Public Interest as Concept and Legal Practice in China
Danish Institute for Human Rights, Research Department, Copenhagen, Denmark
- *Corresponding Author:
- Hatla Thelle
Danish Institute for Human Rights, Research Department
Wilders Plads 8h, Dk-1403 Copenhagen K, Denmark
Tel: +45 3269 8888
Cell: +45 9132 5658
E-mail: [email protected]
Received Date: November 14, 2013; Accepted Date: December 16, 2013; Published Date: December 30, 2013
Citation: Thelle H (2013) Public Interest as Concept and Legal Practice in China. J Pol Sci Pub Aff 1:109. doi: 10.4172/2332-0761.1000109
Copyright: © 2013 Thelle H. This is an open-access article distributed under the terms of the Creative Commons Attribution License, which permits unrestricted use, distribution, and reproduction in any medium, provided the original author and source are credited.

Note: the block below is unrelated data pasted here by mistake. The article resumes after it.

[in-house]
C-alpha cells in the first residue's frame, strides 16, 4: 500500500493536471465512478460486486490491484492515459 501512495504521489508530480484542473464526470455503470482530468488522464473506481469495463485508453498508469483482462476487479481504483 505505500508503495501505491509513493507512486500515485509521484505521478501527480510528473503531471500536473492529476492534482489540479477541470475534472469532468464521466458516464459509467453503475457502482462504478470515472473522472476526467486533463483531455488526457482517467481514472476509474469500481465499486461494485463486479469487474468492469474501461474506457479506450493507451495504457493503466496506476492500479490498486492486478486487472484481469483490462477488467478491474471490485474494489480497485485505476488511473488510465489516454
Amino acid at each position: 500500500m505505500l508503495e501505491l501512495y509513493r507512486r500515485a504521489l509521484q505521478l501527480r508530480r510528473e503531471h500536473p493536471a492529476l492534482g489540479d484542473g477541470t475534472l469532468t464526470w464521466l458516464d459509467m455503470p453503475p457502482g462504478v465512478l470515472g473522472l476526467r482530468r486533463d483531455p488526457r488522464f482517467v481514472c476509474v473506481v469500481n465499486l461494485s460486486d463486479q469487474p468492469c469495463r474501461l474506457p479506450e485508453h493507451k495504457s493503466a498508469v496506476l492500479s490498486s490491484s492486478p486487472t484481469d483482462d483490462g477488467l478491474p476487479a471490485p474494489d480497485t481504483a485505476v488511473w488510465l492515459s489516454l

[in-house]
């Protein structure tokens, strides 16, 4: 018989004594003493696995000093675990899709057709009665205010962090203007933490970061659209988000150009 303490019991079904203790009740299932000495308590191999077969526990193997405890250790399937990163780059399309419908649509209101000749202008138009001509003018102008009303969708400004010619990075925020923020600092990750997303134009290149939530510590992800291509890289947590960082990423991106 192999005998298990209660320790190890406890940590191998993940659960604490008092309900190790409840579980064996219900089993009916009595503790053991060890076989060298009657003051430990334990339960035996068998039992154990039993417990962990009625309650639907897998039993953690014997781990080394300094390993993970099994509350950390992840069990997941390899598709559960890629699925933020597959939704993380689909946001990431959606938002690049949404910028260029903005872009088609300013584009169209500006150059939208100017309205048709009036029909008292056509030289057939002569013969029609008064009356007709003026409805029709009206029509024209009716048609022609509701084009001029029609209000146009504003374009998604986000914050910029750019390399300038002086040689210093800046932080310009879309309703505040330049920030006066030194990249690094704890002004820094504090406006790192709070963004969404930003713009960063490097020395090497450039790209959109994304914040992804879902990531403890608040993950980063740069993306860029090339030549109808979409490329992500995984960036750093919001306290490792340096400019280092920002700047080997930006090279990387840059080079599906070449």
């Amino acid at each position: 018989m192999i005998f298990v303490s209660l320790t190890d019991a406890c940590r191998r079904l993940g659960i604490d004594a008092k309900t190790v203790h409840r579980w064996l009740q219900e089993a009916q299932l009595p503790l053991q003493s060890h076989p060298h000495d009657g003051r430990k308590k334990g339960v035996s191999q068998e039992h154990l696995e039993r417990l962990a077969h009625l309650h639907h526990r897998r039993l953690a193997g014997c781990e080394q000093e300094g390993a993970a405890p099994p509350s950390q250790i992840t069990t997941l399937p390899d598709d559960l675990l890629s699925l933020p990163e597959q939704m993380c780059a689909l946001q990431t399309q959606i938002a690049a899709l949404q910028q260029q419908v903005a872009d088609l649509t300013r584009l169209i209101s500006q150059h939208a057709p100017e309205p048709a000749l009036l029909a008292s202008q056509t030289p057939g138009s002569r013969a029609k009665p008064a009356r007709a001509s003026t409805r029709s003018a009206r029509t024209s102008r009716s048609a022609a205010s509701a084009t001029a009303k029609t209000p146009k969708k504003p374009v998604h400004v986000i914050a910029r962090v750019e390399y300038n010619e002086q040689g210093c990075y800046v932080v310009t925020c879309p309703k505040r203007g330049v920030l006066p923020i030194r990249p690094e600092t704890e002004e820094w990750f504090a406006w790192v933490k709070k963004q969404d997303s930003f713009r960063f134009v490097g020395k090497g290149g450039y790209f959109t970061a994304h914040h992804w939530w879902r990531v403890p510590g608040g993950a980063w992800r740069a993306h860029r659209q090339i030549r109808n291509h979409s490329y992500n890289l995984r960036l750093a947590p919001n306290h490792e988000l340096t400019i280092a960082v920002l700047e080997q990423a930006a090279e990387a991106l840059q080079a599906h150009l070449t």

Public interest law as concept and practice emerged in the US in the early 20th century and was expanded in
connection with the civil rights movement in the late 1950s and early 1960s. The concept has to a large degree been imported from the West where it has travelled from the US to other jurisdictions and been somewhat transformed along the way. Litigation, petitioning and advocacy activities in the name of the public interest have during the last decade been used by Chinese lawyers and activists in order to strengthen the protection of the rights of Chinese citizens. This article analyzes the version of public interest law developed in China, tailored to the distinguishing features of the social and political system there. The public interest label is used as it is less politically sensitive than terms like civil society
or human rights protection.